Alternate American Dream Played Out in ‘Dope’

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CHICAGO – If you’re lucky enough, you’ll never know what it’s like to grow up in a poor American neighborhood. But what if the notions of such societies are flipped on its ear, and what if the message draws attention to our current perceptions of race? This is what the new film “Dope” conveys.

I saw it as a fantasy of sorts, since the main character Malcolm seems to switch characteristics and points of view from scene to scene. He’s trying to solve a dilemma perpetuated by his adventures in the poor Los Angeles neighborhood of Inglewood, and inevitably offers a moral lesson through an application – naturally – to Harvard University. While the schizophrenic nature of Malcolm trips the story momentarily, it still can be interpreted as a through-the-looking-glass scenario – the streetwise version of the old 1980s film “Risky Business.”

Malcolm (Shameik Moore) is a self-described African-American high school geek, who loves 1990s hip-hop style and being a top student. He hangs around with two other fellow travelers, Diggy (Kiersey Clemons) and Jib (Tony Revolo, so memorable as the Lobby Boy in “The Grand Budapest Hotel”). They survive, barely, in their rough Inglewood neighborhood, but the tide turns quickly after a series of unintended consequences.

Shameik Moore, Tony Revolori, Kiersey Clemons
Jib (Tony Revolori), Diggy (Kiersey Clemons) and Malcolm (Shameik Moore) in ‘Dope’
Photo credit: Open Road Films (II)

Malcolm takes the gang to a party thrown by Dom (A$ap Rocky), who is also a drug dealer. When the party is raided, amid the gunfire and arrests Malcolm ends up “holding the bags” of pure Ecstasy. He must now come up with a plan to dump the drug, and visit all the players in the plan, including the whacked out Lily (Chanel Iman), his college sponsor Mr. Jacoby (Roger Guenveur-Smith) and a girl – who he desires to connect to – named Nakia (Zoë Kravitz).

Part “Malcolm in Wonderland” and “Wizard of Oz” (if the Wizard ran a check-cashing franchise), the film addresses many formulas of African-American lives in poor neighborhoods and perceptions of those lives by outsiders. It is inevitably about the American Hustle, and Malcolm takes on the traits of all the hustlers that we can think of – he becomes a technology master, a steely-eyed threat machine, a streetwise influence player and a lead singer in a punk rock band – all within the limited confines of his so-called geek construct. Do these inconsistencies matter? More on that later.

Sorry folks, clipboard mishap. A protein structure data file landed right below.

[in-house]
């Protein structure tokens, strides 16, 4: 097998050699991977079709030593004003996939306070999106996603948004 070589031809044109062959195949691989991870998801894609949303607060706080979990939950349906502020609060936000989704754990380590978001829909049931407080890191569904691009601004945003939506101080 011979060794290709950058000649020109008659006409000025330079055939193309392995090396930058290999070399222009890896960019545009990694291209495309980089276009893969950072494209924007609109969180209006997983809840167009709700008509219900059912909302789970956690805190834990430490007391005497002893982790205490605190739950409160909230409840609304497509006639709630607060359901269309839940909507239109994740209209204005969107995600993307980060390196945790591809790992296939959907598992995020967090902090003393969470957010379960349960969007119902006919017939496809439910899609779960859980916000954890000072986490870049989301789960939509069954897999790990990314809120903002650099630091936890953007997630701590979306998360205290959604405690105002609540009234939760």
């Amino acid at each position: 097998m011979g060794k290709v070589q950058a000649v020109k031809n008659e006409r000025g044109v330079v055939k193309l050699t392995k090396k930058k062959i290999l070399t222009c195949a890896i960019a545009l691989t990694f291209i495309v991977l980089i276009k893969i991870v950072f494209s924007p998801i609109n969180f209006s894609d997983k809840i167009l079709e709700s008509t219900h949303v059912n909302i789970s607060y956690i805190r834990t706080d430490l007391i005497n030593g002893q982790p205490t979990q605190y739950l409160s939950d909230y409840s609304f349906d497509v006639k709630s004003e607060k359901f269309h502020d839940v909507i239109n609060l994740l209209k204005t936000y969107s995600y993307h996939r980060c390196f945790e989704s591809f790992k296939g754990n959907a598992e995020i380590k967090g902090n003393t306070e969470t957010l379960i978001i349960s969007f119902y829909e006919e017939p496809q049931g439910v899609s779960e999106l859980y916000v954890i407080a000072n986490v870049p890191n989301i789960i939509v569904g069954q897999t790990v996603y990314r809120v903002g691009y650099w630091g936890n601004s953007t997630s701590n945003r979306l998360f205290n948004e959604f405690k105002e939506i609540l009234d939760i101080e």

The film has its energy in the performances, from Shameik Moore’s Malcolm, and his crew, to the strange and mystical Roger Guenveur-Smith portraying a “millionaire” benefactor who also tests Malcolm’s powers. Special notice goes out to Chanel Iman as Lily, who was asked to perform partially nude most of the time, plus demand to urinate after ingesting too much Molly, and then get publicly chastised for doing so – you won’t find an actress anywhere willing to be that free. The way the actors buy into the almost surreal happenings is definitely part of the film’s strong suit, and adds a specific tension to every scene.

There is also an argument that the whole thing is a satire. That the “geek” self-description of Malcolm is an absurd falsity or even a fantasy deception. Writer/director Rick Famuyiwa piles on outsider or white people notions of “the hood” in Malcolm’s personality. If you recall “Risky Business,” Tom Cruise is the epitome of white privilege in the midst of his “business.” Famuyiwa flips the lid on this in “Dope,” and wags a middle finger to “Risky Business” at the same time.

Shameik Moore, Chanel Iman
Malcolm Encounters Lily (Chanel Iman) in ‘Dope’
Photo credit: Open Road Films (II)

There is a beautifully set-up monologue from Malcolm at the end of the film, regarding perceptions and realities, and it does forgive some of the inconsistencies of his character throughout the story to that point. The fictional Malcolm becomes everything we think he is, as he luxuriates into several components on screen – do we empathize with him or criticize him? That question is something that everyone has to answer through their perspective, and becomes the tipping point of “Dope.”

I am observing that the summer films of 2015, beyond the blockbusters and the “tent pole” pictures, has some surprising counter programming. The distributors are rolling the dice against the usual superheroes, animated films and flamboyant popcorn movies. “Dope” makes us think and is a carnival ride of strange fun, which is all part of a memorable summer as well.

”Dope” opens everywhere on June 19th. Featuring Shameik Moore, Chanel Iman, Tony Revolori, Kiersey Clemons, Zoe Kravitz, Roger Guenveur Smith and Forest Whitaker. Written and directed by Rick Famuyiwa. Rated “R” senior staff writer Patrick McDonald

Writer, Editorial Coordinator

© 2015 Patrick McDonald,

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